Top Entertainment Executives Get Candid at Women’s Leadership Forum
Arts and Culture

Top Entertainment Executives Get Candid at Women’s Leadership Forum

(Image: Leroy Hamilton) Panelists and WLF Co-Chairs: (l-r) Chloe Barzey Donaldson, Nne Ebong, Jamila Hunter, Channing Dungey, Mara Brock Akil, Shaun Robinson, Salaam Coleman Smith

Last week the Executive Leadership Foundation hosted an empowering event, the 2015 Women’s Leadership Forum (WLF), at the Beverly Wilshire, Beverly Hills, CA. The WLF is an annual, one-day professional and career development conference designed for senior-level Black women executives. The conference features a series of panel discussions, forums, and organized activities crafted through the lens of gender and race. One of this year’s panels featured top decision makers in Hollywood gathered to discuss the business, opportunities, challenges, and creative process faced with transforming the image of black women on the small screen.

Just hours before the event, had the opportunity to speak with Salaam Coleman-Smith, Executive Vice President, ABC Family and event co-chair along with Gena Gatewood, Senior Communications Manager of the Executive Leadership Council, about this year’s event theme, Transformational Leadership: Mastering Disruption, where they indulged on the importance of the event and the mission of the Executive Leadership Foundation. What is the Executive Leadership Council?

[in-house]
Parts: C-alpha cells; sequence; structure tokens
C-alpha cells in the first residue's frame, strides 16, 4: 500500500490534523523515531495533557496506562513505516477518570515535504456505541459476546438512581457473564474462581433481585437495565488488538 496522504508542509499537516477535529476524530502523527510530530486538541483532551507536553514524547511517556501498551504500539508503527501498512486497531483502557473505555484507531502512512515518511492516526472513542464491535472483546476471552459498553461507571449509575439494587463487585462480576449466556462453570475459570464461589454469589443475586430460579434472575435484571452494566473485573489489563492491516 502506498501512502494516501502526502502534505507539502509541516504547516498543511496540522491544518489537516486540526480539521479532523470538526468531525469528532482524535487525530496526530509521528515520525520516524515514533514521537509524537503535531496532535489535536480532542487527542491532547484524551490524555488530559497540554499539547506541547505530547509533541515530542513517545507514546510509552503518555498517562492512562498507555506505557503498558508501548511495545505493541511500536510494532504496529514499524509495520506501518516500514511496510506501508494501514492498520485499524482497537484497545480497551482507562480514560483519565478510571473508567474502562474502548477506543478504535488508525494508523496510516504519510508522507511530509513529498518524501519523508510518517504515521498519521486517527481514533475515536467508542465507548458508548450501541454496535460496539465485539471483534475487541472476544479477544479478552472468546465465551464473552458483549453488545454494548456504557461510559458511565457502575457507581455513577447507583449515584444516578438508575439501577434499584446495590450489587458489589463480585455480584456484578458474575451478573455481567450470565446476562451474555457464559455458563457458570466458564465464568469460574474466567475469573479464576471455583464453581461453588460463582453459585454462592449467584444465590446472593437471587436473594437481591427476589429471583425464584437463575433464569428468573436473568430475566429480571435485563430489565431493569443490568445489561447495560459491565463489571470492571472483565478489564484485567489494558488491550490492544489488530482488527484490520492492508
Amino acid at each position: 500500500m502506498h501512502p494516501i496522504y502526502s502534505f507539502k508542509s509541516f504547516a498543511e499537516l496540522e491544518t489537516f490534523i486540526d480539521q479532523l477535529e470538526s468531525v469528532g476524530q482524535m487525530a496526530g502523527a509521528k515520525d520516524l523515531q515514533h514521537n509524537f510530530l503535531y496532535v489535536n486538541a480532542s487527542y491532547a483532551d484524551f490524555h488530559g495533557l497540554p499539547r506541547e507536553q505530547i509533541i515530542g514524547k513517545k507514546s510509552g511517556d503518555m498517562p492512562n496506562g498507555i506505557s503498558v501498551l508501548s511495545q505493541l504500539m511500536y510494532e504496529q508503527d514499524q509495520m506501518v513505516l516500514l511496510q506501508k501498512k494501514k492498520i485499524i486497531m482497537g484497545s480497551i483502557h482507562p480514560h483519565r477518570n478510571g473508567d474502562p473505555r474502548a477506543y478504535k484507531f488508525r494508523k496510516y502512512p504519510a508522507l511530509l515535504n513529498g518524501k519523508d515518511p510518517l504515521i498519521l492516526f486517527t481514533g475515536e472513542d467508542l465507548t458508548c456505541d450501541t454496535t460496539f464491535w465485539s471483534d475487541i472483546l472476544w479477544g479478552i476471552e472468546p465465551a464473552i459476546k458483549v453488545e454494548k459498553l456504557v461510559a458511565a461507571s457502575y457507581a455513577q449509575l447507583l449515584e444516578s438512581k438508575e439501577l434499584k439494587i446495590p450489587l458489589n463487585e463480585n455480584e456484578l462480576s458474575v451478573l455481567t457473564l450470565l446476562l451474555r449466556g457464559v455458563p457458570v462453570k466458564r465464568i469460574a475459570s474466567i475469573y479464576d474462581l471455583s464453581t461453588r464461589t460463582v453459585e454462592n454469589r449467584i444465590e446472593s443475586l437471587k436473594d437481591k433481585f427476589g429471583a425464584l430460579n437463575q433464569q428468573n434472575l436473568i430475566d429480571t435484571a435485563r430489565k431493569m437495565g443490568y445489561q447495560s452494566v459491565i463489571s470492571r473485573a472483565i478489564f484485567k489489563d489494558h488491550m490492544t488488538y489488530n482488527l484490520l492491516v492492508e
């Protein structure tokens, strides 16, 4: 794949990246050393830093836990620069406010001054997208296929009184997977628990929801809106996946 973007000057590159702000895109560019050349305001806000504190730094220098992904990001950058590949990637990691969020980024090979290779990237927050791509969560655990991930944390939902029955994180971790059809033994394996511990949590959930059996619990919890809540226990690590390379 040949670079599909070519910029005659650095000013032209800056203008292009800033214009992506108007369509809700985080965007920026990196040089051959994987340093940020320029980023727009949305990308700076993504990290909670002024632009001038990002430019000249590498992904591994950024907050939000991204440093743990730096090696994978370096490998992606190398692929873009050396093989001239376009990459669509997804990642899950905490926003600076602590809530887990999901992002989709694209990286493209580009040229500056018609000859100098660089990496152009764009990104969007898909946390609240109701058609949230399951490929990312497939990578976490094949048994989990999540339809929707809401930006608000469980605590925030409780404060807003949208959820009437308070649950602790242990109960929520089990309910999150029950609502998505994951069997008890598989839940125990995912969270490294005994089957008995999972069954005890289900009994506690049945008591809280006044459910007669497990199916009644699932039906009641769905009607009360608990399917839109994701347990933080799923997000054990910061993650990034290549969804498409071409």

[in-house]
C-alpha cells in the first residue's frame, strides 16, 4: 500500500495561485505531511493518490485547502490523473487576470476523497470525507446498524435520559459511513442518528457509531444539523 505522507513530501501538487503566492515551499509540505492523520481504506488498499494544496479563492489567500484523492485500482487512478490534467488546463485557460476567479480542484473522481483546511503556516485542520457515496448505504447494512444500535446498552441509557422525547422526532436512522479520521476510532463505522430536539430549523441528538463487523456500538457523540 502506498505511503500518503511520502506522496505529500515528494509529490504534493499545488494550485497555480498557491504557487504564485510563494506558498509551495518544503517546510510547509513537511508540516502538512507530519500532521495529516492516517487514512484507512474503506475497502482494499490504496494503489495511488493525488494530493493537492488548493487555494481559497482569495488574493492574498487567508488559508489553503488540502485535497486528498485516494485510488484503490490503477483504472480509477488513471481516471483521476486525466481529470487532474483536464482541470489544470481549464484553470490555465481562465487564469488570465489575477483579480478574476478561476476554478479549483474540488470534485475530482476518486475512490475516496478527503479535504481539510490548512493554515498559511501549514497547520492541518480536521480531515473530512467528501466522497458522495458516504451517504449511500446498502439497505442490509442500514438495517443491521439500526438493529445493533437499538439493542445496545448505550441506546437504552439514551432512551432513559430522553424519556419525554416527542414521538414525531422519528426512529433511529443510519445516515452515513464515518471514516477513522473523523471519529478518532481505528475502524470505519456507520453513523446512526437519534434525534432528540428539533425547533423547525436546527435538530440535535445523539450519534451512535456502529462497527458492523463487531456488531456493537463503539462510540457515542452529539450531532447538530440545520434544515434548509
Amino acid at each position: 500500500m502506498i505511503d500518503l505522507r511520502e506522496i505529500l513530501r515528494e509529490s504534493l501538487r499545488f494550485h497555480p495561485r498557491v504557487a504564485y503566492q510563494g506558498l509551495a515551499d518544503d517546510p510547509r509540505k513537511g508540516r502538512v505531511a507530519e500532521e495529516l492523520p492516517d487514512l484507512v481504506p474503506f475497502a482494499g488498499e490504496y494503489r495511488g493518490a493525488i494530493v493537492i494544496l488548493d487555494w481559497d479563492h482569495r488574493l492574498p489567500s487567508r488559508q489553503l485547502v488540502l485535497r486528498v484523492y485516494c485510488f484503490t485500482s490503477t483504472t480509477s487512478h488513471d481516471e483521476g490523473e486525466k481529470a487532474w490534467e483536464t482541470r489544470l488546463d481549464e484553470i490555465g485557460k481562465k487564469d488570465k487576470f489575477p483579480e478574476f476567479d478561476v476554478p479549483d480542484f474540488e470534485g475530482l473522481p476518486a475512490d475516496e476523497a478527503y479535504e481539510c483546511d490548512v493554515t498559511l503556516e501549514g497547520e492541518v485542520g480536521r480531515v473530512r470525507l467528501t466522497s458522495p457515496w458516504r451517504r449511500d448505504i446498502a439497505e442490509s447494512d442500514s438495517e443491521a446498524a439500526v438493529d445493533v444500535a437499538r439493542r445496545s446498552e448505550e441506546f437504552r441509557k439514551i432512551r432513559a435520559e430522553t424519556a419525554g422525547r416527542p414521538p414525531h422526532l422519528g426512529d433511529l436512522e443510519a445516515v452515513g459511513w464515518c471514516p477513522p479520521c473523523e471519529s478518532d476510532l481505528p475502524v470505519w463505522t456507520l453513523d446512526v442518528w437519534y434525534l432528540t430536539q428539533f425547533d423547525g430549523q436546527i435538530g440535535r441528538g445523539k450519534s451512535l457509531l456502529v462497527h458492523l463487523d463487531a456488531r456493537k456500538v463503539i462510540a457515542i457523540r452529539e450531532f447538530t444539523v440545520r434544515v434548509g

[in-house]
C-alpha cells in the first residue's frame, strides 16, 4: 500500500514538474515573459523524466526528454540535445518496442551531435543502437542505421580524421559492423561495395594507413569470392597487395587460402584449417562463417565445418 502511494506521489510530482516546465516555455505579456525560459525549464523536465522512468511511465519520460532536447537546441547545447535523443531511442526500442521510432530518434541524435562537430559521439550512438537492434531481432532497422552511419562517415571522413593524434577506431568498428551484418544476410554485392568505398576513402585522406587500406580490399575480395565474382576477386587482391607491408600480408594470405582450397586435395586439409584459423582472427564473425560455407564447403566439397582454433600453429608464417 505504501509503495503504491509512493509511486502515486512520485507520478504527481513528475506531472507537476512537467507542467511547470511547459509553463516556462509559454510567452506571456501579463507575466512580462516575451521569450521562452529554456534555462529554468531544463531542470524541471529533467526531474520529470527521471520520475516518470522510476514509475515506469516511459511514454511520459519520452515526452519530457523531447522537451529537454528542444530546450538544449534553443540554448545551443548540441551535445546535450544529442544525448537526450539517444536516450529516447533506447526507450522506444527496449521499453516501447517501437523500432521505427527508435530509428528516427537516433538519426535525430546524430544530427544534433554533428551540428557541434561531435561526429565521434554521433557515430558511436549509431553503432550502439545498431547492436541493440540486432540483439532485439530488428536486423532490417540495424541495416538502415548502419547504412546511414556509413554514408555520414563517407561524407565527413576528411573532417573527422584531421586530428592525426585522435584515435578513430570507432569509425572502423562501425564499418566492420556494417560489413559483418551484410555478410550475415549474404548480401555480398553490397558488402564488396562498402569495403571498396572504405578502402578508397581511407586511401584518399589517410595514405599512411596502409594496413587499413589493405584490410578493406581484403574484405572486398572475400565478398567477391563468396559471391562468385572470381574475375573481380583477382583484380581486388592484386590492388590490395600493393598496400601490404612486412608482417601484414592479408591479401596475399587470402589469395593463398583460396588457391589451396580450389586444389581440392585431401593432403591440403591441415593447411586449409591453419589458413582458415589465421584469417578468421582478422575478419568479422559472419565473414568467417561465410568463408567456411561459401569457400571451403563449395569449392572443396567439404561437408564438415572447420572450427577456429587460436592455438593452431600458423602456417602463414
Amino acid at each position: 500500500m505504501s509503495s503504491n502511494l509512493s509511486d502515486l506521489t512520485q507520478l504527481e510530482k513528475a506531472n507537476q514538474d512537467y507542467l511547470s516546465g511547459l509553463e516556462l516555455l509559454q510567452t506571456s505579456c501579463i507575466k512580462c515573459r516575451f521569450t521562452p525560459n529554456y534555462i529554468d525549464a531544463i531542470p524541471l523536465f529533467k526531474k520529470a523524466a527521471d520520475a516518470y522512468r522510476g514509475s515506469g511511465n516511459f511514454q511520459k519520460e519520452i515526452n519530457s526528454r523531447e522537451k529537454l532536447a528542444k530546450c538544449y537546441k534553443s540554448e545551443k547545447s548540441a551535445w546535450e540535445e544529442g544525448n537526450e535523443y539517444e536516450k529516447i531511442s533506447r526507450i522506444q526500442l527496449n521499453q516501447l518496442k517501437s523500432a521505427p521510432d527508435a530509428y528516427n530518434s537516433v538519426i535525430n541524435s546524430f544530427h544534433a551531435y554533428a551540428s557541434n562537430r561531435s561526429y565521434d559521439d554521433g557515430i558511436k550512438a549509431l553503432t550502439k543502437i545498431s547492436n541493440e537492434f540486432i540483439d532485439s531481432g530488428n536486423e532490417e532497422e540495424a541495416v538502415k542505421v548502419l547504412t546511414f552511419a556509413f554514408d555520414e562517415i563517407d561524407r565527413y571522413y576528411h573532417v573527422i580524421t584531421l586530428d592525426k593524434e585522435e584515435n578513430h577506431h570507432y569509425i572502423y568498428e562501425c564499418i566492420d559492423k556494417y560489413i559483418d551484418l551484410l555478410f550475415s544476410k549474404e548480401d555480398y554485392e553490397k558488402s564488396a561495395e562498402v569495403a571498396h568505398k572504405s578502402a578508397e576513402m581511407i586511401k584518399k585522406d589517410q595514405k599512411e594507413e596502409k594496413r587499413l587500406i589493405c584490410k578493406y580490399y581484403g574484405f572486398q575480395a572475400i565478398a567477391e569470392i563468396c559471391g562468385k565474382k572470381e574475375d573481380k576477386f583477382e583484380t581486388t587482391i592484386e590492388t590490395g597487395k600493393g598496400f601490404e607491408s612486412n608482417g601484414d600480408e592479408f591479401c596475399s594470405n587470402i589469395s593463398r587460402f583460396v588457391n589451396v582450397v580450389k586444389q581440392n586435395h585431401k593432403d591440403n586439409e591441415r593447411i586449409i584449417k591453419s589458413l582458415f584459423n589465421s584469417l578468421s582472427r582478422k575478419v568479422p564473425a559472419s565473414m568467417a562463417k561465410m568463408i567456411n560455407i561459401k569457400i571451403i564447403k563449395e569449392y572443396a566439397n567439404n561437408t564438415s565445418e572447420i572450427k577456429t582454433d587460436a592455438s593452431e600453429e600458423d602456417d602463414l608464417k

Gatewood: The Executive Leadership Council is a 29 year old organization. We are a membership organization comprised of Fortune 500 and Global 1000 African American CEO’s and senior level business executives. Our goal is to increase the number of Black Executives at the C-suite level or two or three steps below the C-suite level. We also want to increase the number of African American and women representation on boards.

Salaam, how did you get involved with the Women’s Leadership Forum?

Coleman-Smith: I have been working in the entertainment industry for about 20 years, and about three years ago I became a member of the Executive Leadership Council. I was so inspired by all of the various senior level women who were part of the ELC that I really wanted to become an active leader. I was then tapped to be a co-chair for this year’s Women Leadership Forum.

This year’s event theme is Transformational Leadership, Mastering Disruption; can you tell us a little of what it means? What exactly is mastering disruption?

Coleman-Smith: The Women’s Leadership Forum brings together about 150 of the top African American female executives of Fortune 500 companies. When you think about the participants, they are all senior level executives. When the co-chairs and I were determining the theme, we felt like Transformational Leadership: Mastering Disruption was the most relevant rallying cry for this level of executives. For us, transformational leadership is about having the highest impact and influence in affecting change. With the concept of mastering disruption, we were seeing disruption in two ways. One is change that we can’t control and how do you master and overcome that, but also change that we actually create.

Can you offer an example of creating disruption for yourself?

Coleman-Smith: When people in the business sphere talk about disruptive leadership often times they are referencing new technology and things of that nature that shift the industry. As an African American business leader when we talk about disruptive leadership or mastering disruption we’re also talking about being change agents for our industry and for our communities. It can even be applied to our families. It’s all about influencing positive change.
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